The World’s most Haunting Abandoned Airports
Few places are more alive than airports. Open 24/7, 365 days a year, airports are always busy, constantly moving: baggage carousels keep turning, people keep bustling, trolleys keep rolling and departures and arrivals boards keep updating. At airports, the lights never go out, shops rarely close and near-constant PA announcements fill the air. There’s something glamorous about airports, too: everything polished, the scent of expensive perfume in the air, the promise of overseas travel and the excitement of holidays. So when airports become abandoned, their stark emptiness is eerie; when they become derelict, their crumbling glamour is almost ghostly. Here, take a tour of ten of the world’s most haunting abandoned airports.
Nicosia is the capital of Cyprus, one of the most popular holiday islands in Europe. You’d expect its airport to be be pretty busy, but it isn’t, and hasn’t been since 1974, when Turkish troops invaded the island. Now, the southern part of the island is occupied by the Greek community and the northern part by the Turkish. Separate airports have been built to serve both sides of the island, with two in the south. Nicosia Airport, meanwhile, is part of the United Nations buffer zone between the two communities. Looking at the now derelict passenger terminal, it’s easy to imagine seventies holidaymakers gliding past the wood veneer and glitzy advertising. Instead, however, there’s little more to be found than pigeon feathers and excrement.
Hellinikon (also known as Ellinikon) was the main airport for Athens, the capital of Greece, for sixty years. In 2001, a new airport was built in anticipation of the 2004 Athens Olympics. Hellinikon wasn’t forgotten, though, and played an important role in the games: parts of the runway were turned into venues for sports including hockey, baseball and kayaking, whilst aircraft hangars became arenas for fencing and basketball. Once the Olympics were over, there were plans for the airport to be turned into a park, but the financial crisis hit Greece hard and put them to a halt. Now, the airport is frozen in time, with a rusty exterior, a departure board heralding a long taken-off Paris flight and, bizarrely, an escalator packed with lever arch files. Recently, there have been reports of plans to turn the land into a luxury resort, but as it stands, Hellinikon serves as a refugee camp.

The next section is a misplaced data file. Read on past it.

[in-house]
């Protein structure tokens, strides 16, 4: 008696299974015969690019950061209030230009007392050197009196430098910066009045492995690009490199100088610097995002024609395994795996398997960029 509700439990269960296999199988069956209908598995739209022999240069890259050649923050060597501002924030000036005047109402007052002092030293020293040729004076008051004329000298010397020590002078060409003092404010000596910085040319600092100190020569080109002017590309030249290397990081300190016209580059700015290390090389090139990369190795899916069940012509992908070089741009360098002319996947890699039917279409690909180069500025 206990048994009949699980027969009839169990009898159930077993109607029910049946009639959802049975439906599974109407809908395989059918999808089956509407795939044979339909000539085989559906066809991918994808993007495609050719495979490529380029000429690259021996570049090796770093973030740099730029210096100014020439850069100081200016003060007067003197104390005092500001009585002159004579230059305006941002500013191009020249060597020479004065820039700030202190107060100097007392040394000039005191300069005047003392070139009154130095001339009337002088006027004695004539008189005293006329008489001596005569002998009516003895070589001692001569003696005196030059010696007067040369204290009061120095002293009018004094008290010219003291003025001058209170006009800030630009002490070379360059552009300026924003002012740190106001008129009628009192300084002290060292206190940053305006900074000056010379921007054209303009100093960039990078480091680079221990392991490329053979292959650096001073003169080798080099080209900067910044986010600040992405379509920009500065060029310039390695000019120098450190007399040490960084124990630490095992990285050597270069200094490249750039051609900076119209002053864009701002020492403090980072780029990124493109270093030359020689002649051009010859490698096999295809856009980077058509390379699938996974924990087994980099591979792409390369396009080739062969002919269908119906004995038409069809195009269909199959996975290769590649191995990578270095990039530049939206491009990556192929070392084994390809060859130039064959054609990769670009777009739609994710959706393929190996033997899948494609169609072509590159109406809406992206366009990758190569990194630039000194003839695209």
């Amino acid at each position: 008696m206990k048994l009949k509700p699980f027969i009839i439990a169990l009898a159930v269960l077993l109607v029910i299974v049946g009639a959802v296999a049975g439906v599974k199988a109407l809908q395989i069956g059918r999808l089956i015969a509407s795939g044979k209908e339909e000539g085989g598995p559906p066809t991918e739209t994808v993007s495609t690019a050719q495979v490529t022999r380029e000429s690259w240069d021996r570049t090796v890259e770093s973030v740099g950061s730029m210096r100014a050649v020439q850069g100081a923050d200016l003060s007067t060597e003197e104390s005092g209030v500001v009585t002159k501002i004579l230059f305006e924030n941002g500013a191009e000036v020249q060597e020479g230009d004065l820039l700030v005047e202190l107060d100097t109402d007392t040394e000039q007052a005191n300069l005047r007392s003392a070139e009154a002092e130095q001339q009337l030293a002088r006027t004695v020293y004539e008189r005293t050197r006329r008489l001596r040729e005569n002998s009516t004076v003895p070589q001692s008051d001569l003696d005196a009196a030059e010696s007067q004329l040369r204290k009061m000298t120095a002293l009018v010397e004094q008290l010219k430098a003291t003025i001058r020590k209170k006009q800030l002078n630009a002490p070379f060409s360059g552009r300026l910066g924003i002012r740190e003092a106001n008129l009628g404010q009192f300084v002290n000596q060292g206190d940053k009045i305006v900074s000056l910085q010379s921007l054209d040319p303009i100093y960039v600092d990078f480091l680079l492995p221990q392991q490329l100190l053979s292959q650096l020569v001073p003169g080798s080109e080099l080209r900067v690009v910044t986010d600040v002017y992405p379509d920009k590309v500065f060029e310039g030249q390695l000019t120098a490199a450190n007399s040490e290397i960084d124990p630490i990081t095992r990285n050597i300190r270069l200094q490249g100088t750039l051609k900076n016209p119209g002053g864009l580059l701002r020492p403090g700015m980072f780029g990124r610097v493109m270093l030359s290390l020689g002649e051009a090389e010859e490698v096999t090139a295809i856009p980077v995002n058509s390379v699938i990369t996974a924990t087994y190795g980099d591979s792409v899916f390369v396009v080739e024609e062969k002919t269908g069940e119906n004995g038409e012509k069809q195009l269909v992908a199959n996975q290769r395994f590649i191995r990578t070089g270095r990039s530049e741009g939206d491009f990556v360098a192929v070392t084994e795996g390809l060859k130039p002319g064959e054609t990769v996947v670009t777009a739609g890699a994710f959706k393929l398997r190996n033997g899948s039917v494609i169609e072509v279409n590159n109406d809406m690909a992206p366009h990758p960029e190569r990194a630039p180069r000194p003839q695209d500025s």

Yasser Arafat International Airport, Gaza
In 1998, after a peace deal brokered by the US Government, Gaza’s own airport opened. Located in the south, close to the Egyptian border, it was an important moment for Palestinians, many of whom had never set eyes on an aeroplane before they packed the edges of the runway to witness the first ever Palestinian Airways flight take off. Designed by Moroccan architects with mosaics and a golden dome, the small but beautiful airport was a symbol of statehood for Palestine. It was even visited by President Bill Clinton, who officially declared it open. It didn’t take long, though, for the airport to become embroiled in the conflict with Israel. In 2001, the airport buildings were bombed, the runways torn up by bulldozers. Today, it stands empty, the gleaming gold dome decaying, whilst sheep graze on the sparse vegetation.
This airport in Rajasthan, India, was built in 2013 to serve Jaisalmer, also known as the Golden City. The World Heritage site is famed for its breathtaking sandstone architecture, and is popular with tourists, many of whom trek from the nearest airport in Jodhpur, 285km away. The idea behind the construction of the airport was to offer visitors an easier journey to and from Jaisalmer. Sadly, though, no commercial airlines were interested in the route, leaving the airport standing empty. In its totally deserted terminal, baggage carousels are at a standstill and brand new seats are caked in dust, whilst dogs and animal bones gather at its entrance. Rumours of imminent flights in and out of the airport have been abound since its 2013 completion, but recent reports suggest that 2017 really will be Jaisalmer Airport’s opening year.
Cuidad Real / Don Quijote Airport, Spain
This airport was once also known as ‘South Madrid Airport’, which gives the impression that it is close to the Spanish Capital. In actual fact, it is 200km away. The thinking behind the terminal, which is located in a sparsely populated area, was that it could be linked to the nearby high-speed Seville-Madrid railway line, enabling passengers to transfer to the capital in just 50 minutes. The airport, completed in 2009, was the first private international Spanish airport, and cost over 1 billion euros to construct. International flights started in 2010, but just two years later, Don Quijote closed down due to financial difficulties. Now, the walkway that would have led to the railway stops spookily and aptly mid-air, and thieves have ripped copper cladding from the exterior of the visitors’ centre.
Castellon Costa Azahar Airport, Spain
Although this airport was officially declared open in 2011, it was 2015 before any flights operated out of it. For four years, its carousels stayed still and its glossy terminals gathered dust. The airport was ‘opened’ just in time for the local elections, and it was the idea of Carlos Fabra, a local politician. In fact, many say that the huge abstract sculpture at the entrance to the airport represents Fabra himself. During the period of time between its completion and the first flights, Castellon Airport was viewed as an emblem of the Spanish financial crisis. Today, Ryanair operates out of the airport, near Valencia, offering flights for holidaymakers wishing to visit the Costs Azahar. Carlos Fabra was jailed for tax fraud in 2014.